Andrew Coleman – UBS

Okay. And sort of assuming about in places like the Red River, you just kind of just bookings, straight PDP, is this your flat production profile and (inaudible)?

Harold Hamm

Now, there is some PUD production in there. What we have is our performance curve and the area of that curve is above, the current rate is modeled by Ryder Scott as proved undeveloped. We will hit that peak in the next couple of months, and that will be fully booked as proved developed on the Red River Units as far as Cedar Hills by the end of this year. We do have plans to drill some more wells in the Buffalo Units second half of this year, which will probably add some bookings in that area.

Andrew Coleman – UBS

Okay. And then let me just ask it different way then I guess looking at the offset, is it 4 to 1, 5 to 1, for each PDP location or is there something I can get out of the release? You have got the 261, you know, 262 net in the Bakken in the North Dakota side of the Bakken, I guess what’s the number of PDPs that are –

Harold Hamm

The PDPs that we have, well I will have to get that number, I do not have that with – I have got PUD numbers, but not PDP, but we can get that for you. We would be glad to.

Andrew Coleman – UBS

Okay. I will give you guys a shout then after the call.

Harold Hamm

Okay.

Operator

There are no additional questions at this time. I will now like to turn the presentation back over to Mr. Hamm for closing remarks.

Harold Hamm

Thanks everybody. Thanks for bearing with us. There is little noise here in the Oklahoma day. (inaudible) That’s an area, the good thing is they are consuming a lot of jet fuels. So, in summary, we are pleased to have an excellent inventory highway of assets and we are positioned to accelerate growth in production, cash flow and value for our shareholders, as we have seen. As a US independent E&P company, we are focused on our role in developing our company’s domestic energy resources, which have a significant impact on jobs and economies and states where we work.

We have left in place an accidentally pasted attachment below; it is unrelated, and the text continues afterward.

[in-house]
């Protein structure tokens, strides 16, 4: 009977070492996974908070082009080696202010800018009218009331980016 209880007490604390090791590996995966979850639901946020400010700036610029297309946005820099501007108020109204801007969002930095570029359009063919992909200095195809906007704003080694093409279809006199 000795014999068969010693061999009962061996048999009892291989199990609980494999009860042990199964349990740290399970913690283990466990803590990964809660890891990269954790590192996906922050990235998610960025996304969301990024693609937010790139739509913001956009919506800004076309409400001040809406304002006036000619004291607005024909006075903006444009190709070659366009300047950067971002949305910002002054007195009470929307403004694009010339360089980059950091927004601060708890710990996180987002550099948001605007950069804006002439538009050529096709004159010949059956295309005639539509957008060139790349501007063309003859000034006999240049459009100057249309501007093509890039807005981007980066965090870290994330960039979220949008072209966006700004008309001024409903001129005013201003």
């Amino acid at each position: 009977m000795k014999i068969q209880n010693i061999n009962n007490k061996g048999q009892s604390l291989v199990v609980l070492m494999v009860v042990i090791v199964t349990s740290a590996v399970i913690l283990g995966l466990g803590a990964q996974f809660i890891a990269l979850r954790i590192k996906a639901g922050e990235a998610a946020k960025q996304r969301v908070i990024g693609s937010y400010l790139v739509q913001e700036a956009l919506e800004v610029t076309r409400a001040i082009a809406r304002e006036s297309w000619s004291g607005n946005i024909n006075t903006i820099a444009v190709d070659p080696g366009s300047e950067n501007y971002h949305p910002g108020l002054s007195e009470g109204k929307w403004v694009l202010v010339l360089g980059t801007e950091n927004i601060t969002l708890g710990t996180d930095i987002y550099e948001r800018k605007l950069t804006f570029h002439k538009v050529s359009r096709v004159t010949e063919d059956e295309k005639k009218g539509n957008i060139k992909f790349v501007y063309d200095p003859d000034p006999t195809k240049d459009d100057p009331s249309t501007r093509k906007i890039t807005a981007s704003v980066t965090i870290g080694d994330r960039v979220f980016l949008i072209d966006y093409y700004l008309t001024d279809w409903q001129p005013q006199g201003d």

America’s domestic petroleum industry is today producing 45% of liquid fuels that we consume here in America. We reduced petroleum liquid import to 55% of consumption and it’s our favor, and I thank everybody is aware of the natural gas supply that’s out there today. So, thanks again for joining us today on our earnings call. We will see you next quarter. Thanks.

Operator

Thank you for your participation in today’s conference. This concludes the presentation. You may now disconnect. Good day.

Copyright policy: All transcripts on this site are the copyright of Seeking Alpha. However, we view them as an important resource for bloggers and journalists, and are excited to contribute to the democratization of financial information on the Internet. (Until now investors have had to pay thousands of dollars in subscription fees for transcripts.) So our reproduction policy is as follows: You may quote up to 400 words of any transcript on the condition that you attribute the transcript to Seeking Alpha and either link to the original transcript or to www.SeekingAlpha.com. All other use is prohibited.

THE INFORMATION CONTAINED HERE IS A TEXTUAL REPRESENTATION OF THE APPLICABLE COMPANY'S CONFERENCE CALL, CONFERENCE PRESENTATION OR OTHER AUDIO PRESENTATION, AND WHILE EFFORTS ARE MADE TO PROVIDE AN ACCURATE TRANSCRIPTION, THERE MAY BE MATERIAL ERRORS, OMISSIONS, OR INACCURACIES IN THE REPORTING OF THE SUBSTANCE OF THE AUDIO PRESENTATIONS. IN NO WAY DOES SEEKING ALPHA ASSUME ANY RESPONSIBILITY FOR ANY INVESTMENT OR OTHER DECISIONS MADE BASED UPON THE INFORMATION PROVIDED ON THIS WEB SITE OR IN ANY TRANSCRIPT. USERS ARE ADVISED TO REVIEW THE APPLICABLE COMPANY'S AUDIO PRESENTATION ITSELF AND THE APPLICABLE COMPANY'S SEC FILINGS BEFORE MAKING ANY INVESTMENT OR OTHER DECISIONS.

If you have any additional questions about our online transcripts, please contact us at: transcripts@seekingalpha.com. Thank you!

Source: Continental Resources, Inc. Q4 2009 Earnings Call Transcript
This Transcript
All Transcripts